The University Archives is pleased to announce the acquisition of the Keith Johnstone papers. Johnstone, a British and Canadian pioneer of improvisational theatre, is best known for inventing the Impro System and Theatresports, the latter of which has become a staple of modern improvisational comedy and is the inspiration for the television shows such as "Whose Line Is It Anyway?." As an educator, playwright, actor and theatre director Johnstone's ideas about improvisation, behaviour and performance appeal to a wide variety of groups. From actors to psychotherapists, improvisation companies to theatre schools and companies, business and management training specialists and humanities research institutes, universities and film production companies have invited him to come to teach them about his ideas, and how they might apply them.
Born February, 1933, in Devon, England, Johnstone grew up hating school, finding that it blunted his imagination and made him feel self-conscious and shy. In the late 1950s, as a play-reader, director and drama teacher at the Royal Court Theatre in London, he chose to reverse all that his teachers had told him in an attempt to create more spontaneous actors. During his tenure at the London Royal Court Theatre in the 1950s and 60s, Johnstone developed a series of improvisational exercises to help playwrights overcome writer’s block by short-circuiting the natural tendency to edit themselves. His book, Impro: Improvisation and the Theatre (1979), describes Johnstone's unique system of training: weaving together theories and techniques to encourage spontaneous, collaborative creation using the intuition and imagination of the actors. Johnstone has since become world-renowned, inspiring theatre greats and beginners alike; and his work continues to influence practice within and beyond the traditional theatre. You can see Johnstone's techniques in action at BATS Improv in San Francisco or here on the farm by the Stanford Improvisers (SImps).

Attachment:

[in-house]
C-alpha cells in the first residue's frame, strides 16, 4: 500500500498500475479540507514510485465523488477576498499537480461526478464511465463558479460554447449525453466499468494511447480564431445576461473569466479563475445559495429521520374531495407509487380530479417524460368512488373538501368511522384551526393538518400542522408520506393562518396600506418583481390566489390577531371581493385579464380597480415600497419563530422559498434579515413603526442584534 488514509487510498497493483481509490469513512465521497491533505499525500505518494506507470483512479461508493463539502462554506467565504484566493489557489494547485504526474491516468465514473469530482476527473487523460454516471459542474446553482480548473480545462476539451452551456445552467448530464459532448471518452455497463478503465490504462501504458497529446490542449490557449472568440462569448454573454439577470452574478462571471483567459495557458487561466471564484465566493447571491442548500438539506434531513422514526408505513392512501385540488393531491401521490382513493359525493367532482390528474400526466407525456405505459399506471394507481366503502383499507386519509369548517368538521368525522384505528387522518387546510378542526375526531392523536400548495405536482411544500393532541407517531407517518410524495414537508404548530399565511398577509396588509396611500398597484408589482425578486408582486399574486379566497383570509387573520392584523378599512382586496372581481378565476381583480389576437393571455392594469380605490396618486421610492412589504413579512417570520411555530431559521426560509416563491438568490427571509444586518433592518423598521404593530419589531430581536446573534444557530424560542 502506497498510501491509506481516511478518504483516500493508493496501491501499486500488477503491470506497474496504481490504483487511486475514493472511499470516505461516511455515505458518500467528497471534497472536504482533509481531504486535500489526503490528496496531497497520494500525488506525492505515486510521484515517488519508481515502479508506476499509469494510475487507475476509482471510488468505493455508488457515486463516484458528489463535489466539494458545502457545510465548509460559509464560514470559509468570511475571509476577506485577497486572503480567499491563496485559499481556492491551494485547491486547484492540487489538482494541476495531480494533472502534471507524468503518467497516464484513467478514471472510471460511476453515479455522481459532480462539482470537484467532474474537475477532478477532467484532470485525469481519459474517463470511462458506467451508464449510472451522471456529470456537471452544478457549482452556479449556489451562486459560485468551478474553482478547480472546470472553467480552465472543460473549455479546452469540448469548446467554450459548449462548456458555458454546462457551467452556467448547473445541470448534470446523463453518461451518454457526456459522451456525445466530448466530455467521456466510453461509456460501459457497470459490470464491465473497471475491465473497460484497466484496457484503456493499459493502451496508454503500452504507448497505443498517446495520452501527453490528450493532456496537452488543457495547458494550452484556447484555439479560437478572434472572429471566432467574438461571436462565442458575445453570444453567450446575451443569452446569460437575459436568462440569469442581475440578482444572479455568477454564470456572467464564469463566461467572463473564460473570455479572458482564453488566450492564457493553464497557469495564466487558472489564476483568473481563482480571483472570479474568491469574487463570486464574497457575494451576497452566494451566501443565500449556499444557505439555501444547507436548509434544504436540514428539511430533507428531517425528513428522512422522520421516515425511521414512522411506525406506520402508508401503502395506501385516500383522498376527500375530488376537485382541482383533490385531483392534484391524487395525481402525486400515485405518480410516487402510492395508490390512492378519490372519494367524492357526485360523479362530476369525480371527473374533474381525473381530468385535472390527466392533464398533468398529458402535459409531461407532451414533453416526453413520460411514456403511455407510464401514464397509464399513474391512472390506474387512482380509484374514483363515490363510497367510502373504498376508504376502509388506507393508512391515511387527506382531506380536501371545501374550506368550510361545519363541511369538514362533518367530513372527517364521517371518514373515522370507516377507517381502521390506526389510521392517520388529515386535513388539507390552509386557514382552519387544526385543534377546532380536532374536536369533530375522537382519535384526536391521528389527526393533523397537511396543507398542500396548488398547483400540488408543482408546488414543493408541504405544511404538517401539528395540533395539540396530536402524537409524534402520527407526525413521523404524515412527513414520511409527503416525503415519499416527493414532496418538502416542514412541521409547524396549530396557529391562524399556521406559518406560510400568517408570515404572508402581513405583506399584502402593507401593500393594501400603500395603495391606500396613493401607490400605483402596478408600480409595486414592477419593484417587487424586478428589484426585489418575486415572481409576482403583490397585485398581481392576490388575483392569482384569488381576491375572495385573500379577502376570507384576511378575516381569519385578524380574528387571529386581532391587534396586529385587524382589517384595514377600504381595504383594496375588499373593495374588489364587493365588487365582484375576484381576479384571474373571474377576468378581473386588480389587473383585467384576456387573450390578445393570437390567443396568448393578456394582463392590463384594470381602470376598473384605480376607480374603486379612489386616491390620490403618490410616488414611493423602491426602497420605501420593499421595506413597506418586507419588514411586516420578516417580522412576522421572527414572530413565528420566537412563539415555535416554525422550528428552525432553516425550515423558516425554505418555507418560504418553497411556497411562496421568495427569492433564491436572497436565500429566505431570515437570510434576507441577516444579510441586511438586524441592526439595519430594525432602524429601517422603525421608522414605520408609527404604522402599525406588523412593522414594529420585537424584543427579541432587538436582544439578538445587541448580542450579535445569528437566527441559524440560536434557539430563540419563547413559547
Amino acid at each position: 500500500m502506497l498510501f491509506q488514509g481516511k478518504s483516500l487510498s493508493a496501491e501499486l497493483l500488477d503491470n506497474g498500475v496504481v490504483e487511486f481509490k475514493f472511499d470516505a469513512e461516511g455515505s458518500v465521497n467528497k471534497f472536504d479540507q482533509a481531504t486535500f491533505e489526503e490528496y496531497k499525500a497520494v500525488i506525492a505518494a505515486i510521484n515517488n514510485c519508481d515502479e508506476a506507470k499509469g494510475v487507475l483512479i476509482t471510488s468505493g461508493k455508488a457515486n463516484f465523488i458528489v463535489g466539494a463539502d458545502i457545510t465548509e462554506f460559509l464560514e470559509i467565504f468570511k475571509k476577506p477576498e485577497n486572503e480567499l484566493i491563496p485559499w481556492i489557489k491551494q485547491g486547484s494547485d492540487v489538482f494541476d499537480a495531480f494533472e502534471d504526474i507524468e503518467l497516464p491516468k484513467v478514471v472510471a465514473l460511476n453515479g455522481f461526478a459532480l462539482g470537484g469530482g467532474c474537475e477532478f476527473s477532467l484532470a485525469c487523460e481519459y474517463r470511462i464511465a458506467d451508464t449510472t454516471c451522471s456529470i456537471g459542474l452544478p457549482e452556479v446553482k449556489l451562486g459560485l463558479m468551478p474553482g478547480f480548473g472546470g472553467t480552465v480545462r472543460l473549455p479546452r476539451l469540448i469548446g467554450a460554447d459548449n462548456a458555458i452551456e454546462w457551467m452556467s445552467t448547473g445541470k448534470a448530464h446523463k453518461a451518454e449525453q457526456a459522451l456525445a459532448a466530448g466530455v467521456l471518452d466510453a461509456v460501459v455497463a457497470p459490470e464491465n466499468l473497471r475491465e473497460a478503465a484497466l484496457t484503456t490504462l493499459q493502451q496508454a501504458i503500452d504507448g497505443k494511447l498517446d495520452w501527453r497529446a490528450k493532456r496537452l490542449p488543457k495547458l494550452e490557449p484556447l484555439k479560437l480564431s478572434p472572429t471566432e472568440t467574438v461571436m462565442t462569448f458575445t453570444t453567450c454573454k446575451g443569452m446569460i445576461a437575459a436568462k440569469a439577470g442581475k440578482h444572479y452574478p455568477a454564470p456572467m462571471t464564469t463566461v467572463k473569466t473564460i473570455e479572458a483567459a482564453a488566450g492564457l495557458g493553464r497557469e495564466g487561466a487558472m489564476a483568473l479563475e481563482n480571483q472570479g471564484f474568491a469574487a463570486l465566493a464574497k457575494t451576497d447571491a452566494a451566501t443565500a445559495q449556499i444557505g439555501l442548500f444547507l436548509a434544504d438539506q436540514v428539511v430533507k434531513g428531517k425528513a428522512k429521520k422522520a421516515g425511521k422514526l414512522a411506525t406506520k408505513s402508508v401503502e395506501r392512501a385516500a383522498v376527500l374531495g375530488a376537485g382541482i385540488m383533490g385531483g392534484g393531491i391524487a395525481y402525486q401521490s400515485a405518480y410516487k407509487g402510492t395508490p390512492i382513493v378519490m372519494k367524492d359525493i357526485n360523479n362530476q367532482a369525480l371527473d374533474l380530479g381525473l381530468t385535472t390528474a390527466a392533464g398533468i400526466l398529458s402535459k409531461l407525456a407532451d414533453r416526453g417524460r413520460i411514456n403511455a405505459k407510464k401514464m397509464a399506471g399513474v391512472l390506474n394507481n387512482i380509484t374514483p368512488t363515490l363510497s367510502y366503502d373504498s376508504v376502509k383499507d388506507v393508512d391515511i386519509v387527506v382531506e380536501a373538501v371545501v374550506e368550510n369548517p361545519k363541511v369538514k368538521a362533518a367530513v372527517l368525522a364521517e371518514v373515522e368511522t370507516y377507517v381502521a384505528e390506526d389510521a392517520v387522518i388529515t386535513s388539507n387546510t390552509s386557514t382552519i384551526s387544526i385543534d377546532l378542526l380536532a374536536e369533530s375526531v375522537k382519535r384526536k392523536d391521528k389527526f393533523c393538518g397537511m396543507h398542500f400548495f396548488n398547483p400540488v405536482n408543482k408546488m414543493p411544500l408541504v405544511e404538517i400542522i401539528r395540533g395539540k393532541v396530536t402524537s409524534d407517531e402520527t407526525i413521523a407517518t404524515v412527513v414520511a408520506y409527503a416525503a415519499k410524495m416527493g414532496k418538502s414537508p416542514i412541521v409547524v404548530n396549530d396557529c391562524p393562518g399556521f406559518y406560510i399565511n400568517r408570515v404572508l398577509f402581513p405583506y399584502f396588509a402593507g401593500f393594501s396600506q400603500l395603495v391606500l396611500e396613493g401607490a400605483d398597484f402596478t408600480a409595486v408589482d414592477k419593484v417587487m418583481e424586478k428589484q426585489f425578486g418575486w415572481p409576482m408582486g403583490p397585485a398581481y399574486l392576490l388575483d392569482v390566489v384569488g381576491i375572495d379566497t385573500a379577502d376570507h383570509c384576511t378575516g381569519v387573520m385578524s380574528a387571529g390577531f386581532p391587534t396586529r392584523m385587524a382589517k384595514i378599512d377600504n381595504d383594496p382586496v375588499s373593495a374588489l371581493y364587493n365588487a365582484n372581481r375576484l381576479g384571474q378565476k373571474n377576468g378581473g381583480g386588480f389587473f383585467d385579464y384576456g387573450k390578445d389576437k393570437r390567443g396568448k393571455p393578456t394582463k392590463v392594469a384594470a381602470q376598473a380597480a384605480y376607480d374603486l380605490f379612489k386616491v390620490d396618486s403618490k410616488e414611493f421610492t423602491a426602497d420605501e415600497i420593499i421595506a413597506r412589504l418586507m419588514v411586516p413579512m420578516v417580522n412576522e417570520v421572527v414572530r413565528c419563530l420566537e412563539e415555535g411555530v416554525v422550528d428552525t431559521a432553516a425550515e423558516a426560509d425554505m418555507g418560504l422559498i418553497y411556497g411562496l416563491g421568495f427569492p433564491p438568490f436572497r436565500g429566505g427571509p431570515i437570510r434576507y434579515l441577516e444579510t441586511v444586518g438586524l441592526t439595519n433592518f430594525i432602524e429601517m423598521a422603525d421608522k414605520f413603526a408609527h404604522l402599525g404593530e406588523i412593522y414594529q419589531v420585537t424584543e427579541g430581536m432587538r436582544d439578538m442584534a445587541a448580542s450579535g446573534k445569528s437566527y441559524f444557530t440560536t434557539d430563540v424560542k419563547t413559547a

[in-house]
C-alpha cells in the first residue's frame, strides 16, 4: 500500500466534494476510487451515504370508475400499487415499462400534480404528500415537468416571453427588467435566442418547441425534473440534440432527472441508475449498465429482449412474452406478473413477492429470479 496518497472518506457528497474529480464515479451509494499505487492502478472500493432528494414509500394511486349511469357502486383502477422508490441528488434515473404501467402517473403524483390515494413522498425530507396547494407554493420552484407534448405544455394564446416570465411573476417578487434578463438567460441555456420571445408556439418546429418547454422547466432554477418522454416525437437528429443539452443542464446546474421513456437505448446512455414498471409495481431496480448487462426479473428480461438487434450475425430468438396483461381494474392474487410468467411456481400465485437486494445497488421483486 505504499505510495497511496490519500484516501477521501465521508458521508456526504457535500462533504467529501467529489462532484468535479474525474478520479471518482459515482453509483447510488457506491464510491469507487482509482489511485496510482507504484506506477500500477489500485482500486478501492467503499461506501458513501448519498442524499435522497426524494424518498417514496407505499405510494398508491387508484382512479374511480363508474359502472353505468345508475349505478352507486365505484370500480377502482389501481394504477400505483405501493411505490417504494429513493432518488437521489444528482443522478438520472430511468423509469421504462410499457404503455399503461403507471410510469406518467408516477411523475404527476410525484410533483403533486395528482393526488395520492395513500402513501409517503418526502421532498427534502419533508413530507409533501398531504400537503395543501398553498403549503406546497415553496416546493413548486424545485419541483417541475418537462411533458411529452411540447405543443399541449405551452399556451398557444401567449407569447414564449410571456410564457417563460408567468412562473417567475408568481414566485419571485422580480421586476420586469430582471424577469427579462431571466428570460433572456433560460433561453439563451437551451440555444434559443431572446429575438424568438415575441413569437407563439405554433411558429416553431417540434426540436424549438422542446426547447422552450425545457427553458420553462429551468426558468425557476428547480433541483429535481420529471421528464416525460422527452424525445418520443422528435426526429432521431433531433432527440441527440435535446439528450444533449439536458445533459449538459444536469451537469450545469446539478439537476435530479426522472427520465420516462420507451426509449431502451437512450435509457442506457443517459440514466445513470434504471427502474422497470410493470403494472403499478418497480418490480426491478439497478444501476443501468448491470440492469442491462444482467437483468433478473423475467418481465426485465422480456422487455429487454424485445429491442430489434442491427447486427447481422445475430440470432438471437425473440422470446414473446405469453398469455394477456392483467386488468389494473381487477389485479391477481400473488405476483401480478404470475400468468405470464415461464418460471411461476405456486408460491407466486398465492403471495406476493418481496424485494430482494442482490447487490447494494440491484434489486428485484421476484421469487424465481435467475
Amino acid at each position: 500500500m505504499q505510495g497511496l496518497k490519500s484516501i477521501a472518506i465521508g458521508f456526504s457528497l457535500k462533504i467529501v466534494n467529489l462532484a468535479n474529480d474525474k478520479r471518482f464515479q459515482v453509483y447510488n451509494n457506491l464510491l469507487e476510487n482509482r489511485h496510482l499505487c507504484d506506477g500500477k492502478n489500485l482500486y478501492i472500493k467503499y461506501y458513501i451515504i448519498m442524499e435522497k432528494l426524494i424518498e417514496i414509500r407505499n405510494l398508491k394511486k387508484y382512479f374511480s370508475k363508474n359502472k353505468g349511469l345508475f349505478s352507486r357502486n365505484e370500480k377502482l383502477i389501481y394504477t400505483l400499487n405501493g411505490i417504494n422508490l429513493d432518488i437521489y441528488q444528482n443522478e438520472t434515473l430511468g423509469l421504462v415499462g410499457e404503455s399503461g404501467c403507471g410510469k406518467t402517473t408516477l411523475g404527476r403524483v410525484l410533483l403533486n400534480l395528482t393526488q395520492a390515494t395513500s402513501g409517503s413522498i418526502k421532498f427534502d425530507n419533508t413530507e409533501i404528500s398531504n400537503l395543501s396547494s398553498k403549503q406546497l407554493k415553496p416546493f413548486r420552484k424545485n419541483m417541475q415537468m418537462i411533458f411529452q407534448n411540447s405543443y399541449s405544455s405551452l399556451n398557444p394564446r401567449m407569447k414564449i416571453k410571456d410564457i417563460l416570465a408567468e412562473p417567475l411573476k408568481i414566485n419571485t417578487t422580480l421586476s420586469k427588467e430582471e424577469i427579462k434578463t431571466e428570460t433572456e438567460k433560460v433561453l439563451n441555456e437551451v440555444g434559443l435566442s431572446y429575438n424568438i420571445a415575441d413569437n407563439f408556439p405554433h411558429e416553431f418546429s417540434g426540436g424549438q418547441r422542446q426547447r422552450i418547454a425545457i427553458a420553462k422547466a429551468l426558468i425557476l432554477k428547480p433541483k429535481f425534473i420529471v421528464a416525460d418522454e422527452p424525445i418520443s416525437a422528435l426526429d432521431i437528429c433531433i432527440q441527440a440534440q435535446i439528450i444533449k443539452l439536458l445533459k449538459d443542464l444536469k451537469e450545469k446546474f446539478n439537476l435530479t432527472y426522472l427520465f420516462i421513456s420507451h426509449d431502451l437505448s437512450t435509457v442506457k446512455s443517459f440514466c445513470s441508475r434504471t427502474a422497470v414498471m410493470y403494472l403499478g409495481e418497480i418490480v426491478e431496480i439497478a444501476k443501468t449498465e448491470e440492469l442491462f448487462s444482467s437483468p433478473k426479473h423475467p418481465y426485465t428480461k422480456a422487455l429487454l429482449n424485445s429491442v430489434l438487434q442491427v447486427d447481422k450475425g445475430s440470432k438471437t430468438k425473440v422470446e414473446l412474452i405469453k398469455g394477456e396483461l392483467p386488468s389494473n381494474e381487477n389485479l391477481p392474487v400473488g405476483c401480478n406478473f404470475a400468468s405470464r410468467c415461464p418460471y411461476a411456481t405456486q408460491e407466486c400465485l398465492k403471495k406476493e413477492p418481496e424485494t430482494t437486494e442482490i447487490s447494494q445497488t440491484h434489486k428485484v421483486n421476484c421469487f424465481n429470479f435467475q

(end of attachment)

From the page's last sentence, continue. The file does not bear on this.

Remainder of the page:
The Johnstone papers consist of original plays, writings, correspondence, theatrical materials, journals, artwork, and more.